32. 32. report any cases of failure to maintain such records.  Such type of sale transactions of Govt. securities allotted in the auctions for primary issues on the same day and based on authenticated allotment advice should be subjected to concurrent audit and the relative audit report should be placed before the Investment Committee / Chairman & Managing Director once every month. A copy thereof should also be sent to DBOD (Department of Banking Operations and Development), RBI Mumbai.  Banks will be solely responsible for any failure of the contracts due to the securities not being credit to their SGL A/c on account of non-payment / bouncing of cheque etc. RBI has now permitted sale of a government security already contracted for purchase, provided:  The purchase contract is confirmed prior to the sale  The purchase contract is guaranteed by CCIL or the security is contracted for purchase from the Reserve Bank 29
  33. 33. RBI has advised to adopt a standardized settlement on T+1 basis of all outright secondary market transactions in Government Securities effective May 24, 2005. Standardizing the settlement period to T+1 would provide participants more processing time for transactions and hence will help better funds management as well as risk management. In the case of Repo transactions in Government Securities, however, market participants will have the choice of settling the first leg on either ‘T+0’ basis or ‘T+1’ basis, as per their requirements. So far as purchase of securities from the Reserve Bank through Open Market Operations (OMO) is concerned, no sale transactions should be contracted prior to receiving the confirmation of the deal/advice of allotment from the Reserve Bank. Ready forward (Repo) transactions in government securities, which are settled under the guaranteed settlement mechanism of CCIL, may be rolled over, provided the security prices and Repo interest rate are renegotiated on roll over.  All the deals should be concluded by the dealer on receipt of relative sanction (sanction may be on telephone or oral to be confirmed in writing 30
  34. 34. subsequently) based on delegated authority. In any deal or transactions, the dealer may negotiate the terms of sanction with the counter party/broker for better advantage to the bank and the same may be subsequently reported to the respective sanctioning authority for information.  The deals should as far as possible be done through approved brokers on our panel subject to 5% limit per broker on the basis of yearly business through brokers(both purchase and sales) as per R.B.I guidelines. Where the limit of 5% is required to be exceeded because of a more advantageous offer, the matter should be reported to Board for ratification. The existing panel is to be used for capital market purposes also.  The brokerage is to be paid as per Stock Exchange/s guidelines. The brokerage on the deal payable to the broker, if any, (if the deal was put through with the help of a broker) should be clearly indicated on the notes/ memoranda put up to the top management seeking approval for putting through the transaction and a separate account of brokerage paid, broker-wise, should be maintained. 31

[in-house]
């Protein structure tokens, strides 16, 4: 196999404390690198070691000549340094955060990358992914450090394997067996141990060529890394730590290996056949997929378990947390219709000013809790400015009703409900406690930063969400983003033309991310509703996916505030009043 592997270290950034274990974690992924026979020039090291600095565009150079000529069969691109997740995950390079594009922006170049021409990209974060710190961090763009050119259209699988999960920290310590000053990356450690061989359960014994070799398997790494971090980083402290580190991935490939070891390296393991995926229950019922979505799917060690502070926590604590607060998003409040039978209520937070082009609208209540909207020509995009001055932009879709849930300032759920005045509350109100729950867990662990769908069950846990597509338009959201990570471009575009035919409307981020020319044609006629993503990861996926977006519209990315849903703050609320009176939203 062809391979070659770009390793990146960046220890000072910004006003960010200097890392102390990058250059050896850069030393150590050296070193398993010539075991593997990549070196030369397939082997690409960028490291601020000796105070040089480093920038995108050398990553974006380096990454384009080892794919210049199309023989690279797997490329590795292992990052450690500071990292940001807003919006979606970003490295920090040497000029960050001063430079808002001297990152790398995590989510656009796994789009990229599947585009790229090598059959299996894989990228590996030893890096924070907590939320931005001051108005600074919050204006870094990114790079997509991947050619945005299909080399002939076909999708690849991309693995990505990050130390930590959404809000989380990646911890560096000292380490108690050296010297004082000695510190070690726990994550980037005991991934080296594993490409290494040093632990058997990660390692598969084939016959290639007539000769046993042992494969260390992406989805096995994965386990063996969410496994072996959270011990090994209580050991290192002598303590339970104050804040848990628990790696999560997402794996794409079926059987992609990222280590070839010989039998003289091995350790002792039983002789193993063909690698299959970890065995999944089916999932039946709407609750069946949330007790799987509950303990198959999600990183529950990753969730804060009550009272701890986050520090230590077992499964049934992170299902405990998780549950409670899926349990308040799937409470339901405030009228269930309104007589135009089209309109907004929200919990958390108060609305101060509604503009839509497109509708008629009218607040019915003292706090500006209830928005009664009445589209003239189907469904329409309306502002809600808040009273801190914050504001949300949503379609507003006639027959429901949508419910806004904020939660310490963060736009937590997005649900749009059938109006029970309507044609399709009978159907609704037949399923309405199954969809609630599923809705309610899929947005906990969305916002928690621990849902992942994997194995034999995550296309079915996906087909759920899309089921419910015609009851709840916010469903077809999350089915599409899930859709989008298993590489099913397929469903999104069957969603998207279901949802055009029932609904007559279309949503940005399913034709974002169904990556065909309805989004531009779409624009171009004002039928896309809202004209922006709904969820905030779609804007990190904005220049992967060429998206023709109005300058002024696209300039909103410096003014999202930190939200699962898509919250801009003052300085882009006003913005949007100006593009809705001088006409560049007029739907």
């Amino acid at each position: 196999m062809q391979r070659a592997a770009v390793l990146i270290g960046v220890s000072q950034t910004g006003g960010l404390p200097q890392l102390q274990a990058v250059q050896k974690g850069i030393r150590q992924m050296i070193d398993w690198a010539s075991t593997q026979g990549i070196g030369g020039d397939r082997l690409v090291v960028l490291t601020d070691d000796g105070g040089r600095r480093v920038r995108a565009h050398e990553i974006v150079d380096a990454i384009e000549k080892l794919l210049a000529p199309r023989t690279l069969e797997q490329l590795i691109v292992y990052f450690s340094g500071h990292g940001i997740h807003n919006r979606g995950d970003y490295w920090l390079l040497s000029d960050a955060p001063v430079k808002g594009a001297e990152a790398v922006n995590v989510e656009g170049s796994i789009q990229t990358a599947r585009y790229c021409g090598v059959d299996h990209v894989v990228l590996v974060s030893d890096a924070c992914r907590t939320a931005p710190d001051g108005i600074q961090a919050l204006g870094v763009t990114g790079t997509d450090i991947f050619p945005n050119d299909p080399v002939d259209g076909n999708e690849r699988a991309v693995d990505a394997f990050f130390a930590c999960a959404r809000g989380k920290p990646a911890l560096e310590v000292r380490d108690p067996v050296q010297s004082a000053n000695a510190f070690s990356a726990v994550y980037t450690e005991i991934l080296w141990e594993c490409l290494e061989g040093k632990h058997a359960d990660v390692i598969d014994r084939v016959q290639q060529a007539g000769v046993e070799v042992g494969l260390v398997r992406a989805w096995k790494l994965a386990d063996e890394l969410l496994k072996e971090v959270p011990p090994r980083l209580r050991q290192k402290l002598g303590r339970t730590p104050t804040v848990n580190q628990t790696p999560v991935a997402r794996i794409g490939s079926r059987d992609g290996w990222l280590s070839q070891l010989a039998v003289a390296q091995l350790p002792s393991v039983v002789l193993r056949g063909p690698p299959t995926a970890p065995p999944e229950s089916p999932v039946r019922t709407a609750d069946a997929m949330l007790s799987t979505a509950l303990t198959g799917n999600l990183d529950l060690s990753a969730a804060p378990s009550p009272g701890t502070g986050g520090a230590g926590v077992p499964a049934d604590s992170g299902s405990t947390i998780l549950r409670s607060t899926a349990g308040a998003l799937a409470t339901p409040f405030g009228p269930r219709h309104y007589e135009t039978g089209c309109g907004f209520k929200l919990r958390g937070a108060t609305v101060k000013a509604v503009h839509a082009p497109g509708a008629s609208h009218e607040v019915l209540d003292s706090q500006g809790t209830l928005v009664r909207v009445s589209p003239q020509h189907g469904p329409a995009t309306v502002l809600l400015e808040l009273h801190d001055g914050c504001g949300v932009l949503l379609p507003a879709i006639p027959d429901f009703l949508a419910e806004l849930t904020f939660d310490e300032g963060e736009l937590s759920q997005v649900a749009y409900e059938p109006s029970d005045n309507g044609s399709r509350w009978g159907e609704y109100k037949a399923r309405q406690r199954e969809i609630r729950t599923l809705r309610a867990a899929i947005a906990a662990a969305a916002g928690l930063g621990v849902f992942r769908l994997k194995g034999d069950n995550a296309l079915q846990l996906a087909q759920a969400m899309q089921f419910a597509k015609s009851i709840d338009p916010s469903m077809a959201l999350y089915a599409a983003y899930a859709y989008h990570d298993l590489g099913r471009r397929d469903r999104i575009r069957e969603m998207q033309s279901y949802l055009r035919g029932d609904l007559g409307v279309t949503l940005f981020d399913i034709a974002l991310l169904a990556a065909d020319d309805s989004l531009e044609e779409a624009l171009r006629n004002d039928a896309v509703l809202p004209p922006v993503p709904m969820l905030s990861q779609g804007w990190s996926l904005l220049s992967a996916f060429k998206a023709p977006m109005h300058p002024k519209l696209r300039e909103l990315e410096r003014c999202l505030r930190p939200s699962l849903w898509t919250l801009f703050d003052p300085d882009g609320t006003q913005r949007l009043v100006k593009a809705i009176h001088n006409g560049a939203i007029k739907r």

35. 35.  The deal should be settled through BSE/NSE, OTCEI or any other recognized stock Exchange as per rules.  For any transaction/deals done by trading desk, the respective dealer should prepare a deal slip containing all the relevant information. The deal slip should contain nature of deal, name of counter party, direct deal or through broker, name of broker, details of security, amount, price, YTM, contract date, time, terms of payment, name of the Stock Exchange, etc. Every deal slip should be serially numbered and controlled separately to ensure that each deal slip has been properly accounted for.  Once the deal is concluded, the broker and the counter party bank should not be substituted. Like wise the security sold/purchased in the deal should not be substituted by another security. The dealer should immediately pass on the deal slip to the Back Office for processing. 32